Refining, as Creative Time's Chief Curator Nato Thompson reminds us inside this 30,000 square foot former Domino Sugar facility, is a process whereby coarse cane is decolorized, and brown is turned powdery and crystalline white.
Armed with such loaded symbolism, internationally renowned artist Kara E. Walker unveils her Subtlety installation this week, completely commanding this steel girded chamber of the industrial north and jolting you from your sugar haze. Towering over our heads is the resolute and silent face of a kneeling nude polystyrene white woman with African features, posed to resemble a 35 foot sphinx encrusted with sugar and to receive your questions. Subtlety indeed.
"I'm grateful to Creative Time for inviting me to create work in a place like this that is so loaded with histories and questions," says Ms. Walker of the nonprofit organization that commissions and presents public arts projects like this one. She describes the turbulent process of creating her new mammoth piece, and all of them really. She says that her work often makes even her uncomfortable, which is somehow comforting.
The left hand gesture of the mysterious sugary Sphinx captures the eye of artist Mike Ming who asks Ms. Walker what it signifies. The artist fingers her necklace and displays the charm hanging from it - a forearm and a hand forming the same fist-like pose.
"It means many things, depending on the source," she explains, and she lists fertility as one and a protective amulet as another. Our ears perk up when she says that in some cultures it is a signal akin to "fuck you" and she has also heard that it can mean a derogatory four-letter term for a part of the female anatomy. And what does this thumb protruding between the index and middle finger mean here? "You'll have to ask her," she says smiling and nodding her head upward to the bandana crowned silent one.
Speaking of female anatomy, Ms. Walker deliberately and remarkably screams silently in the face of sexual stereotypes that prevailed and dehumanized women of African descent for the majority of North American history with this exaggerated caricature and her arching back quarters hoisted to the heavens. We only use past tense in that sentence to reassure ourselves that those stereotypes are distant and not at all connected to us today, but this may require a healthy helping of sunny denial to maintain the perception as we travel throughout the land.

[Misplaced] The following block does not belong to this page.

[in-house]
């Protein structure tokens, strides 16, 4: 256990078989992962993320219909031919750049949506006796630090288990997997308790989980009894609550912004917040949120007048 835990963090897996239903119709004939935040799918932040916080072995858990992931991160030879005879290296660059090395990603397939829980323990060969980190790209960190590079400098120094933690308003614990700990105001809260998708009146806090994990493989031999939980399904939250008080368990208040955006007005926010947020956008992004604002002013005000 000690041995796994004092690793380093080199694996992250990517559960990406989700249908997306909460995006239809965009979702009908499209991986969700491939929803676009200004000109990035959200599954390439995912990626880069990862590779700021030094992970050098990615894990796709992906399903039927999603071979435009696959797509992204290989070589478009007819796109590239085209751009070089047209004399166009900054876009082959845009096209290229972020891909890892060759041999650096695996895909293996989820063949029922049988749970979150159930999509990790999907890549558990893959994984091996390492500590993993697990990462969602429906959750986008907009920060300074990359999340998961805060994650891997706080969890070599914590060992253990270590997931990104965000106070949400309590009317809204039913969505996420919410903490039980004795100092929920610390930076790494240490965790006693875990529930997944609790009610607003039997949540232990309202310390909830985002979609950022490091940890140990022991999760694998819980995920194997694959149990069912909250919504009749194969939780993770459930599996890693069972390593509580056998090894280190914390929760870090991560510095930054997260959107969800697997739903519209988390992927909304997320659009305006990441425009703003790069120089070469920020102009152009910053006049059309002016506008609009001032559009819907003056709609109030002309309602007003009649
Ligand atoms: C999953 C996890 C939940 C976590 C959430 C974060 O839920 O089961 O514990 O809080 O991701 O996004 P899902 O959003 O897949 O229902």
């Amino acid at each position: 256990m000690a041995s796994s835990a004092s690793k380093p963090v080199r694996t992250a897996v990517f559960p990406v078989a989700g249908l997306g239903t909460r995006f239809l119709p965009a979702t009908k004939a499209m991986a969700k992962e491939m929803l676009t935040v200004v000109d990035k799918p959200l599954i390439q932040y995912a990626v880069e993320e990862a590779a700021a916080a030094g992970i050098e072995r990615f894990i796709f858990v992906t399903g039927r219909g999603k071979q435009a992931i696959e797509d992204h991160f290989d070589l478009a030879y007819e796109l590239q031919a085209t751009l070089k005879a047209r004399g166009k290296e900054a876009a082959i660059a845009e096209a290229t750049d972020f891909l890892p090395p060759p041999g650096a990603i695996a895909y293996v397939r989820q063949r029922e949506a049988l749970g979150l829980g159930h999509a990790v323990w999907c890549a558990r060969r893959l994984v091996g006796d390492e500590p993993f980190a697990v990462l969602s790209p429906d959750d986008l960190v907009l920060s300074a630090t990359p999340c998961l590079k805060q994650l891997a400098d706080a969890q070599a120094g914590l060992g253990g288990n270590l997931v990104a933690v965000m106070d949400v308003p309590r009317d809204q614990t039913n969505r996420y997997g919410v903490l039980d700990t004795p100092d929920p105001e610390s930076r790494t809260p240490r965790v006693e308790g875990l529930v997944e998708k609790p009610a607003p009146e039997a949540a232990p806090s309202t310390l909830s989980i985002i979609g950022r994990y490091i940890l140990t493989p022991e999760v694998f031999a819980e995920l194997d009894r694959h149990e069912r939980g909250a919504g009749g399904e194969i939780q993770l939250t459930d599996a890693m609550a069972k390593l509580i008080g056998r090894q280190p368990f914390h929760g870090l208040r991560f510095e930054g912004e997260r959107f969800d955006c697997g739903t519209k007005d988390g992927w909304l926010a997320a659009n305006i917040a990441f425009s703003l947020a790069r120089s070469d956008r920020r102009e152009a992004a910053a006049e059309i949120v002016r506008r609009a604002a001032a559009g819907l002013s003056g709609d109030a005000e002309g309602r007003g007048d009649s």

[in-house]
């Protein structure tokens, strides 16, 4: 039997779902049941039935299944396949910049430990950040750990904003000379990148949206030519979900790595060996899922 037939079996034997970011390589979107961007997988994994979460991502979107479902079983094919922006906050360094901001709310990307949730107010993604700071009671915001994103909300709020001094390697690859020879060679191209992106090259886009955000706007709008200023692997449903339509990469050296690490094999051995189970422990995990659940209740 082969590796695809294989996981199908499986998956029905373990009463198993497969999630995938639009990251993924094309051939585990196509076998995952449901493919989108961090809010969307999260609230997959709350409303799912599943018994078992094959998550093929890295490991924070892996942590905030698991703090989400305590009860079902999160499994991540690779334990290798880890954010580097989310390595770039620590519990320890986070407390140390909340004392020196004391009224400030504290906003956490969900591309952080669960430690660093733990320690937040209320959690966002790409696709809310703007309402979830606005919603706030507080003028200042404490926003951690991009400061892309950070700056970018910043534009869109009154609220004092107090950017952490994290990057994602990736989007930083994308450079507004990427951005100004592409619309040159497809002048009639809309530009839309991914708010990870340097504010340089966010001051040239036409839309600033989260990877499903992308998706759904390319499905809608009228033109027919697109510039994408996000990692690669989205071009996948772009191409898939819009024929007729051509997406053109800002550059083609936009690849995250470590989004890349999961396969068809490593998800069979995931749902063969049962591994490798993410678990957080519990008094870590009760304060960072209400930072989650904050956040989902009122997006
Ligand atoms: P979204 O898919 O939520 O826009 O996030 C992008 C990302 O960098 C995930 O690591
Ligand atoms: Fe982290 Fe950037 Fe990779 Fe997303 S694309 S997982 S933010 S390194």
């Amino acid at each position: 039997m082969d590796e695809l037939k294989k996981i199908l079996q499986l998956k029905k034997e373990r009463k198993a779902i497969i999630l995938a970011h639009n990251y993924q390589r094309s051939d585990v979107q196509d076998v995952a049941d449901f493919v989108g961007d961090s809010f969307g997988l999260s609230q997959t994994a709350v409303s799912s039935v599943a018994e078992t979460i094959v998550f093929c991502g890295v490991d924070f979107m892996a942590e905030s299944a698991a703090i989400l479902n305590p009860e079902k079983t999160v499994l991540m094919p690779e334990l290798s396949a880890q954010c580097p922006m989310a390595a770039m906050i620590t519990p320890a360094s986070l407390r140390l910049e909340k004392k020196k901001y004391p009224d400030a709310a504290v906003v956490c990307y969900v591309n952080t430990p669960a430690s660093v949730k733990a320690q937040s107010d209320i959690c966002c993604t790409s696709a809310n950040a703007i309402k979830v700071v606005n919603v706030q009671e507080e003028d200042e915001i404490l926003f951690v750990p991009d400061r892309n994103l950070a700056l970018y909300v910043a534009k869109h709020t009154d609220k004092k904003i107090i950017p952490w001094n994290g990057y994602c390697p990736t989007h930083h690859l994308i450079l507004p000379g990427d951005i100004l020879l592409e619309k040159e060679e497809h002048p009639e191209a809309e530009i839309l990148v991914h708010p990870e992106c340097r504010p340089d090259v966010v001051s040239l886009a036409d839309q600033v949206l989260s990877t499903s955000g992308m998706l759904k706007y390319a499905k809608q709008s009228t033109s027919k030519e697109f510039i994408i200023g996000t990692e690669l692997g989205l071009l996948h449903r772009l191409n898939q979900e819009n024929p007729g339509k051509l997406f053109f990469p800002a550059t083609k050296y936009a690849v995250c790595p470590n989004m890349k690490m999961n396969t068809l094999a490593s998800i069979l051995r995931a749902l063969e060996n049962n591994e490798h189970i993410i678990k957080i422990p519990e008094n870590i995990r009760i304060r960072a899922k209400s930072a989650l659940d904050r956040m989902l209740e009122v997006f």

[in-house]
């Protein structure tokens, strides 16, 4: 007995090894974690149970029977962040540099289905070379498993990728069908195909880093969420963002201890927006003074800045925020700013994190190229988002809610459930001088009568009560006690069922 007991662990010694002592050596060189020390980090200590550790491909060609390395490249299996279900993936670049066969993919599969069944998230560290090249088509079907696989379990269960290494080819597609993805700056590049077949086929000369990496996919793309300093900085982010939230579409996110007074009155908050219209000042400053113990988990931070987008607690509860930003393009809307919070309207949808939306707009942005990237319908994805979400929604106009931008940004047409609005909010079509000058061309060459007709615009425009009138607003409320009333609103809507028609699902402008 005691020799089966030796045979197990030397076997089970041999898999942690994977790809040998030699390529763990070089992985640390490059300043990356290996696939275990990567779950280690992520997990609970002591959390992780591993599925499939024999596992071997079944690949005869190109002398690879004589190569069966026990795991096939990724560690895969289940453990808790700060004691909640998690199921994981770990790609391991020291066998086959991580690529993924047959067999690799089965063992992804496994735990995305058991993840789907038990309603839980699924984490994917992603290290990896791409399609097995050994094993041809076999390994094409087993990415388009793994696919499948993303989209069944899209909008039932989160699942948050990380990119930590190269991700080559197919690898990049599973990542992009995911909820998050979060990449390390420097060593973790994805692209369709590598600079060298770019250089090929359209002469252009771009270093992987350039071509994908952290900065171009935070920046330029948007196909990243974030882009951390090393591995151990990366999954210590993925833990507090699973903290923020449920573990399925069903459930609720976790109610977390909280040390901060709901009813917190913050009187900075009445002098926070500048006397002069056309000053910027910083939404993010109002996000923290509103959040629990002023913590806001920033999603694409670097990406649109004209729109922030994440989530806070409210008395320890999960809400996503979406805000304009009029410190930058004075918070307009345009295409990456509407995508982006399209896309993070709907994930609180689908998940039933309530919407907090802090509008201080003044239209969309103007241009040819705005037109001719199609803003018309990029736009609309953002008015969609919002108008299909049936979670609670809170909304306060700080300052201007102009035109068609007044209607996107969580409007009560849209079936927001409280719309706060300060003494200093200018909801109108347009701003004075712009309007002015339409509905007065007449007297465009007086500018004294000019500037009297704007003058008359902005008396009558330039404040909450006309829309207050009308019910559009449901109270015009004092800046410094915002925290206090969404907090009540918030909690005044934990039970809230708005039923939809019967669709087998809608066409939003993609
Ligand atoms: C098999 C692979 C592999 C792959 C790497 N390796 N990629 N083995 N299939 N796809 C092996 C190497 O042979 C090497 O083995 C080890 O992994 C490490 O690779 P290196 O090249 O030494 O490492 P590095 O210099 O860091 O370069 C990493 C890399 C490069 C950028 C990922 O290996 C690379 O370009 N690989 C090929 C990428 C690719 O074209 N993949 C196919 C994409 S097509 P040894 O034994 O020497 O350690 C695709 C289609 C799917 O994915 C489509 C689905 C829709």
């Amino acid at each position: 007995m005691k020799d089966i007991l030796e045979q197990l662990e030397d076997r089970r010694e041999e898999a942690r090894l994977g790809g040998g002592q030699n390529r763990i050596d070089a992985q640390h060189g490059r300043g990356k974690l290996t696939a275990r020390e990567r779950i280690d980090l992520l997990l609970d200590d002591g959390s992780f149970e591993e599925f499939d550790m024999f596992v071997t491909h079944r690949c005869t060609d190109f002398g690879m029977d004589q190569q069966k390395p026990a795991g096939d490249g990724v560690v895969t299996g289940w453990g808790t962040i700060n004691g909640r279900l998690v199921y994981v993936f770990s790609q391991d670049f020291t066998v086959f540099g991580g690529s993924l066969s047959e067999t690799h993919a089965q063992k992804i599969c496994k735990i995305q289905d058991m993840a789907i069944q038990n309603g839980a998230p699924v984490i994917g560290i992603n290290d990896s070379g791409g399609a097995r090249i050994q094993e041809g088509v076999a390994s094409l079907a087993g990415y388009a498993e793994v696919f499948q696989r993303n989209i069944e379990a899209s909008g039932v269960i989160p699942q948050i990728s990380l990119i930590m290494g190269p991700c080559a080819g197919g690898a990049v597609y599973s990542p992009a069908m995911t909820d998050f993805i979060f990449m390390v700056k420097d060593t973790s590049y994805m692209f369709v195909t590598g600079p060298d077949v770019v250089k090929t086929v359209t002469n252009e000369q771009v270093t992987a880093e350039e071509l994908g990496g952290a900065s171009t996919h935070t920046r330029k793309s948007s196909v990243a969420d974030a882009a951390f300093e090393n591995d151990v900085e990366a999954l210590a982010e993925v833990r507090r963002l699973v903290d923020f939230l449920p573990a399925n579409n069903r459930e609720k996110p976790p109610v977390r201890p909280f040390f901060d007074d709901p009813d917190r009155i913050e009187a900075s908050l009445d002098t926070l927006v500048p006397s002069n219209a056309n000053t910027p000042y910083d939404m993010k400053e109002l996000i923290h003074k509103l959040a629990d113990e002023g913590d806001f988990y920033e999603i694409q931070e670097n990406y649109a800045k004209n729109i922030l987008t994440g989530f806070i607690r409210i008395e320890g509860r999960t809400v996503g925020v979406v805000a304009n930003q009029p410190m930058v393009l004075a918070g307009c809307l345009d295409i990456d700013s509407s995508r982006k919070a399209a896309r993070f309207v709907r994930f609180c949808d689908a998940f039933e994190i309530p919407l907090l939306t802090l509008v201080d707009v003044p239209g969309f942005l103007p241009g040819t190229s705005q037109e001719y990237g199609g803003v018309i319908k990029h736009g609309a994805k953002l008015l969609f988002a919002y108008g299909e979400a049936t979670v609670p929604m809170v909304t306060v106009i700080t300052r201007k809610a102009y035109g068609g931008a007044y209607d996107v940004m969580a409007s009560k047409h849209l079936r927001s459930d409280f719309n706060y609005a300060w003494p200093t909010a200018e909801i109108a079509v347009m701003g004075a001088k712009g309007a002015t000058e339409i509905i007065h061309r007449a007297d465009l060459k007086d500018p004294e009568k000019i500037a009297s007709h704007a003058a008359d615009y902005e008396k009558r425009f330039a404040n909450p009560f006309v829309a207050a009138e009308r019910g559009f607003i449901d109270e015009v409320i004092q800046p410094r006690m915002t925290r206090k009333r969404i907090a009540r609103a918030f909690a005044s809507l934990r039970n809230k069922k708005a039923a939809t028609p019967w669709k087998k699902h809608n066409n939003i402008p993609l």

The spectacle here is pushed by the extended pelvis, the protruding nether regions, the amply plump breasts rather pressed together. The presentation may summon pleasant perturbations in some viewers, while setting off murderous riots of horror in others, but we'll all keep our associations to ourselves, thank you.
This is the giant white sphinx in the living room, sparkling white and sweet. Congratulations to "Subtlety" for at least partially hushing a PC crowd of normally chatty New Yorkers who struggle to make cocktail talk in the shadows of our heritage, and for that matter, our present. We feel lucky that this sphinx does not speak, for she would likely slaughter much with her tongue.
Accompanying the sphinx are more human scale children of molasses coloring, "Sugar Babies" standing before craggled industrial walls that are coated with the thick, dark brown syrup obtained from raw sugar during the refining process. She says the five foot tall figures are based on the trinkets of porcelain once sold widely, featuring adorably cherubic slaves carrying baskets into which you may place colorful hard candies for special guests of some refinement.
On a technical note, she offers special thanks to the fabricating sculptors who struggled with the amber candy material as it reacted to changes in temperature and humidity. The floor itself had to be power-washed to loosen and dispel an inch of thick goo, and as we spoke she pointed to the dripping of a molasses type of liquid from the ceiling onto the sculpture. Asked by the CT team if the sphinx should be whitened each time there was a drip, the artist decided that she likes the dripping effect so they will leave it as is and watch how the piece ages with the history of the building.
For those who will be drawn like bees to honey to this unprecedented monument of site specificity in a place directly welded to Brooklyn's maritime history, America's industrialization and its slave economy, Ms. Walker now transforms into a stomping giant before our eyes. To those who prefer the truly subtle, this show will be overlooked as too obvious.
Kudos to Creative Time, its director Anne Pasternak, and Ms. Walker for putting our face in it, even as we bemoan the loss of this soon-to-be demolished building and its connection to our history.
At the behest of Creative Time Kara E. Walker has confected: Kara Walker - A Subtlety or the Marvelous Sugar Baby an Homage to the unpaid and overworked Artisans who have refined our Sweet tastes from the cane fields to the Kitchens of the New World on the Occasion of the demolition of the Domino Sugar Refining Plant.
The exhibition will be open on May 10 - July 6, 2014. Free and open to the public - check here for more details.
BSAPlease note: All content including images and text are © BrooklynStreetArt.com, unless otherwise noted. We like sharing BSA content for non-commercial purposes as long as you credit the photographer(s) and BSA, include a link to the original article URL and do not remove the photographer's name from the .jpg file. Otherwise, please refrain from re-posting. Thanks!
This article is also posted on Brooklyn Street Art.
Read all posts by Steven P. Harrington and Jaime Rojo on The Huffington Post HERE.
See new photos and read scintillating interviews every day on BrooklynStreetArt.com
Follow us on Instagram @bkstreetart
See our TUMBLR page
Follow us on TWITTER @bkstreetart